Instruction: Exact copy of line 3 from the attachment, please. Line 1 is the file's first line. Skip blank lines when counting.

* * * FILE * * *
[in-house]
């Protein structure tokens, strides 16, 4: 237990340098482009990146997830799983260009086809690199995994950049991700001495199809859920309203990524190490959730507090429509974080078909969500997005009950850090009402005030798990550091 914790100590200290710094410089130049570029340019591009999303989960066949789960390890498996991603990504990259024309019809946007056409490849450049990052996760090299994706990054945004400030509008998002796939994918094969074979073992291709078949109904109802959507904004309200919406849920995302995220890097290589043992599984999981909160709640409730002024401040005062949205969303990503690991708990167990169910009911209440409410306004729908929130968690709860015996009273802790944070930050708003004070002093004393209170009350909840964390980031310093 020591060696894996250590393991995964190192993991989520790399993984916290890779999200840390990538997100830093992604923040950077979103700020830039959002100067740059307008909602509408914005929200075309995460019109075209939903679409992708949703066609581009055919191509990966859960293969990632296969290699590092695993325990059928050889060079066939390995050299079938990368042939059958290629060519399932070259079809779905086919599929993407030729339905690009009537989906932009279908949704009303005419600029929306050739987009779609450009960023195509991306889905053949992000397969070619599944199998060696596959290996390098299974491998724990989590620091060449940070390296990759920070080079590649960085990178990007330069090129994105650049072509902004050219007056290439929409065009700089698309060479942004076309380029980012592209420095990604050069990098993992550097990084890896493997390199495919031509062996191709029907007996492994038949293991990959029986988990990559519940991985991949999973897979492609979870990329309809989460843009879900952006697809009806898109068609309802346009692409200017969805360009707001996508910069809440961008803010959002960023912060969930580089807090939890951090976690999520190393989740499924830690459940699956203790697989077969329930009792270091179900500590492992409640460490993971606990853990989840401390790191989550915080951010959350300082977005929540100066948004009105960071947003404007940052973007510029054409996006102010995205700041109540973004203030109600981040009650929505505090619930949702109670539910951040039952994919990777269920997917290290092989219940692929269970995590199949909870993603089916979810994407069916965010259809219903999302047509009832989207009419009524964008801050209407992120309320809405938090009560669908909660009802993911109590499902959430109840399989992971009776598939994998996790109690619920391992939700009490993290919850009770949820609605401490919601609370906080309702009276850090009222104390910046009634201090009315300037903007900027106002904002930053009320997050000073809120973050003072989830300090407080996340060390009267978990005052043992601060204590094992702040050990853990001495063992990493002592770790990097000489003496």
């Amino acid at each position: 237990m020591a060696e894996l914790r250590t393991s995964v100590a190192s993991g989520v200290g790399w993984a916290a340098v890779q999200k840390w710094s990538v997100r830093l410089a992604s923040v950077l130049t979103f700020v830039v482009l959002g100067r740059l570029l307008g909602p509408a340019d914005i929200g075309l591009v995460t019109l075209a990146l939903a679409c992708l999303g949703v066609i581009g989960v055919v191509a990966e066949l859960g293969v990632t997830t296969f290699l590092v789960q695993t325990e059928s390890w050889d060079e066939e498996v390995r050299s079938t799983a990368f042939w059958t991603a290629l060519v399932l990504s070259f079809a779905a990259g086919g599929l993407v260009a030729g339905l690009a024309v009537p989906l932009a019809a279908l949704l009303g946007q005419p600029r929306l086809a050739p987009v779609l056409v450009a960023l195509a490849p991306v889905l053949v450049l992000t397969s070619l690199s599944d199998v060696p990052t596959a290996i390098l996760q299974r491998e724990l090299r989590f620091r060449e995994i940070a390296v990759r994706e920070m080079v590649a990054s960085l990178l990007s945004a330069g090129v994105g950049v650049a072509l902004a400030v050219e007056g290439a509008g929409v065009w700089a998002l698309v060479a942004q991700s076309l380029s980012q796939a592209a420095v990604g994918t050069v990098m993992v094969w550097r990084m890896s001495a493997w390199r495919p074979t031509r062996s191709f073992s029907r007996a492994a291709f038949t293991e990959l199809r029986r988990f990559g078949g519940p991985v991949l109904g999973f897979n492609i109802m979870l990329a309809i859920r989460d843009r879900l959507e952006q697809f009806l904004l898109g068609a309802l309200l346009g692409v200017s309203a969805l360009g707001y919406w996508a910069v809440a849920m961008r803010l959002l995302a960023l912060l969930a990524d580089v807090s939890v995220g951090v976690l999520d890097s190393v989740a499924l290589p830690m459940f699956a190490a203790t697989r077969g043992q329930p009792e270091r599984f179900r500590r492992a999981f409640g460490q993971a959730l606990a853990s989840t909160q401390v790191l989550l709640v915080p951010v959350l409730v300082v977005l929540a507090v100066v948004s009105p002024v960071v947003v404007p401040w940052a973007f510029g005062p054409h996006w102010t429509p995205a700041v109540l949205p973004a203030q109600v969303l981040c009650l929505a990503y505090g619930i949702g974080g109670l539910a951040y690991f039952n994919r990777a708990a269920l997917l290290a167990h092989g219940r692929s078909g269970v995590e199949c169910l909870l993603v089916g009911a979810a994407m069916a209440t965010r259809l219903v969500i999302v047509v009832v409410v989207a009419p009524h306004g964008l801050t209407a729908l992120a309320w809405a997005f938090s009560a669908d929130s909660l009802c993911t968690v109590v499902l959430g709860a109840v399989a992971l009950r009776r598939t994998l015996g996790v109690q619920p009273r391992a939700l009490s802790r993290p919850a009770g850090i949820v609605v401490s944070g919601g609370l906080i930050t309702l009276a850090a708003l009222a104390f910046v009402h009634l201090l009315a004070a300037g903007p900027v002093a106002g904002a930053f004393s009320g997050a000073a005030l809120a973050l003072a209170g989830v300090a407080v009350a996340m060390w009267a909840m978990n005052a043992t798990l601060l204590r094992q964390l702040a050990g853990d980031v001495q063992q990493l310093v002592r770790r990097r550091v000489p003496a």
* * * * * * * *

């Amino acid at each position: 237990m020591a060696e894996l914790r250590t393991s995964v100590a190192s993991g989520v200290g790399w993984a916290a340098v890779q999200k840390w710094s990538v997100r830093l410089a992604s923040v950077l130049t979103f700020v830039v482009l959002g100067r740059l570029l307008g909602p509408a340019d914005i929200g075309l591009v995460t019109l075209a990146l939903a679409c992708l999303g949703v066609i581009g989960v055919v191509a990966e066949l859960g293969v990632t997830t296969f290699l590092v789960q695993t325990e059928s390890w050889d060079e066939e498996v390995r050299s079938t799983a990368f042939w059958t991603a290629l060519v399932l990504s070259f079809a779905a990259g086919g599929l993407v260009a030729g339905l690009a024309v009537p989906l932009a019809a279908l949704l009303g946007q005419p600029r929306l086809a050739p987009v779609l056409v450009a960023l195509a490849p991306v889905l053949v450049l992000t397969s070619l690199s599944d199998v060696p990052t596959a290996i390098l996760q299974r491998e724990l090299r989590f620091r060449e995994i940070a390296v990759r994706e920070m080079v590649a990054s960085l990178l990007s945004a330069g090129v994105g950049v650049a072509l902004a400030v050219e007056g290439a509008g929409v065009w700089a998002l698309v060479a942004q991700s076309l380029s980012q796939a592209a420095v990604g994918t050069v990098m993992v094969w550097r990084m890896s001495a493997w390199r495919p074979t031509r062996s191709f073992s029907r007996a492994a291709f038949t293991e990959l199809r029986r988990f990559g078949g519940p991985v991949l109904g999973f897979n492609i109802m979870l990329a309809i859920r989460d843009r879900l959507e952006q697809f009806l904004l898109g068609a309802l309200l346009g692409v200017s309203a969805l360009g707001y919406w996508a910069v809440a849920m961008r803010l959002l995302a960023l912060l969930a990524d580089v807090s939890v995220g951090v976690l999520d890097s190393v989740a499924l290589p830690m459940f699956a190490a203790t697989r077969g043992q329930p009792e270091r599984f179900r500590r492992a999981f409640g460490q993971a959730l606990a853990s989840t909160q401390v790191l989550l709640v915080p951010v959350l409730v300082v977005l929540a507090v100066v948004s009105p002024v960071v947003v404007p401040w940052a973007f510029g005062p054409h996006w102010t429509p995205a700041v109540l949205p973004a203030q109600v969303l981040c009650l929505a990503y505090g619930i949702g974080g109670l539910a951040y690991f039952n994919r990777a708990a269920l997917l290290a167990h092989g219940r692929s078909g269970v995590e199949c169910l909870l993603v089916g009911a979810a994407m069916a209440t965010r259809l219903v969500i999302v047509v009832v409410v989207a009419p009524h306004g964008l801050t209407a729908l992120a309320w809405a997005f938090s009560a669908d929130s909660l009802c993911t968690v109590v499902l959430g709860a109840v399989a992971l009950r009776r598939t994998l015996g996790v109690q619920p009273r391992a939700l009490s802790r993290p919850a009770g850090i949820v609605v401490s944070g919601g609370l906080i930050t309702l009276a850090a708003l009222a104390f910046v009402h009634l201090l009315a004070a300037g903007p900027v002093a106002g904002a930053f004393s009320g997050a000073a005030l809120a973050l003072a209170g989830v300090a407080v009350a996340m060390w009267a909840m978990n005052a043992t798990l601060l204590r094992q964390l702040a050990g853990d980031v001495q063992q990493l310093v002592r770790r990097r550091v000489p003496a």